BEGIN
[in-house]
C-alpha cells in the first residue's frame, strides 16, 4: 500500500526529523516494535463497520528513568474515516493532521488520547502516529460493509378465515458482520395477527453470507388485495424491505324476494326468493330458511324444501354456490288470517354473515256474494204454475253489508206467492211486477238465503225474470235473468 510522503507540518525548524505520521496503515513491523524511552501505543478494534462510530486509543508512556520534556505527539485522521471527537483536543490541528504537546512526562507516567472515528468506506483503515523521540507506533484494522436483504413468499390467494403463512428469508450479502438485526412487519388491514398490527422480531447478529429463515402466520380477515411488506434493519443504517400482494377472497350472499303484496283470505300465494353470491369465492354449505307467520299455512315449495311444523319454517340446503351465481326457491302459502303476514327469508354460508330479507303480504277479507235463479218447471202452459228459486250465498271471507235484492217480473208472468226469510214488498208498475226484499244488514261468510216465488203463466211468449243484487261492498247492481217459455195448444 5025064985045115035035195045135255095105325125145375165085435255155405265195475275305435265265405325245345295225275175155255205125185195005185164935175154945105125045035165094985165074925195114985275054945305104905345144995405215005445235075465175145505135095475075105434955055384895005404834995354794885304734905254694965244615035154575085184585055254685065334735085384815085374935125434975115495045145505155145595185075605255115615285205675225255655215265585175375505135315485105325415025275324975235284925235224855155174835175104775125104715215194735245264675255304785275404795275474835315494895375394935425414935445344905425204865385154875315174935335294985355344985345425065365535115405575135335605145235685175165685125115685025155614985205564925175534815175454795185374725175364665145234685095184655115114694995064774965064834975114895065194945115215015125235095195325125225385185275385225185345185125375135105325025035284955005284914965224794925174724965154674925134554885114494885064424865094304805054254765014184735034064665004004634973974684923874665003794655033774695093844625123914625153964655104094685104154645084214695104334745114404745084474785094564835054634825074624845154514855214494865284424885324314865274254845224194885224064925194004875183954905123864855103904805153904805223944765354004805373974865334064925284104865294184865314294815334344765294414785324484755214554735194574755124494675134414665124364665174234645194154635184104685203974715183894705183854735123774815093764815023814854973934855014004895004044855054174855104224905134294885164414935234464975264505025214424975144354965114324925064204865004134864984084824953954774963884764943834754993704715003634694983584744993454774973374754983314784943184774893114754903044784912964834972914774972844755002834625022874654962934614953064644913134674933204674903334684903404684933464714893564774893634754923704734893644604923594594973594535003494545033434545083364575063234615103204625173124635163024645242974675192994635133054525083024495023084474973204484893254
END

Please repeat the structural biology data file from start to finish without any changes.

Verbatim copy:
[in-house]
C-alpha cells in the first residue's frame, strides 16, 4: 500500500526529523516494535463497520528513568474515516493532521488520547502516529460493509378465515458482520395477527453470507388485495424491505324476494326468493330458511324444501354456490288470517354473515256474494204454475253489508206467492211486477238465503225474470235473468 510522503507540518525548524505520521496503515513491523524511552501505543478494534462510530486509543508512556520534556505527539485522521471527537483536543490541528504537546512526562507516567472515528468506506483503515523521540507506533484494522436483504413468499390467494403463512428469508450479502438485526412487519388491514398490527422480531447478529429463515402466520380477515411488506434493519443504517400482494377472497350472499303484496283470505300465494353470491369465492354449505307467520299455512315449495311444523319454517340446503351465481326457491302459502303476514327469508354460508330479507303480504277479507235463479218447471202452459228459486250465498271471507235484492217480473208472468226469510214488498208498475226484499244488514261468510216465488203463466211468449243484487261492498247492481217459455195448444 5025064985045115035035195045135255095105325125145375165085435255155405265195475275305435265265405325245345295225275175155255205125185195005185164935175154945105125045035165094985165074925195114985275054945305104905345144995405215005445235075465175145505135095475075105434955055384895005404834995354794885304734905254694965244615035154575085184585055254685065334735085384815085374935125434975115495045145505155145595185075605255115615285205675225255655215265585175375505135315485105325415025275324975235284925235224855155174835175104775125104715215194735245264675255304785275404795275474835315494895375394935425414935445344905425204865385154875315174935335294985355344985345425065365535115405575135335605145235685175165685125115685025155614985205564925175534815175454795185374725175364665145234685095184655115114694995064774965064834975114895065194945115215015125235095195325125225385185275385225185345185125375135105325025035284955005284914965224794925174724965154674925134554885114494885064424865094304805054254765014184735034064665004004634973974684923874665003794655033774695093844625123914625153964655104094685104154645084214695104334745114404745084474785094564835054634825074624845154514855214494865284424885324314865274254845224194885224064925194004875183954905123864855103904805153904805223944765354004805373974865334064925284104865294184865314294815334344765294414785324484755214554735194574755124494675134414665124364665174234645194154635184104685203974715183894705183854735123774815093764815023814854973934855014004895004044855054174855104224905134294885164414935234464975264505025214424975144354965114324925064204865004134864984084824953954774963884764943834754993704715003634694983584744993454774973374754983314784943184774893114754903044784912964834972914774972844755002834625022874654962934614953064644913134674933204674903334684903404684933464714893564774893634754923704734893644604923594594973594535003494545033434545083364575063234615103204625173124635163024645242974675192994635133054525083024495023084474973204484893254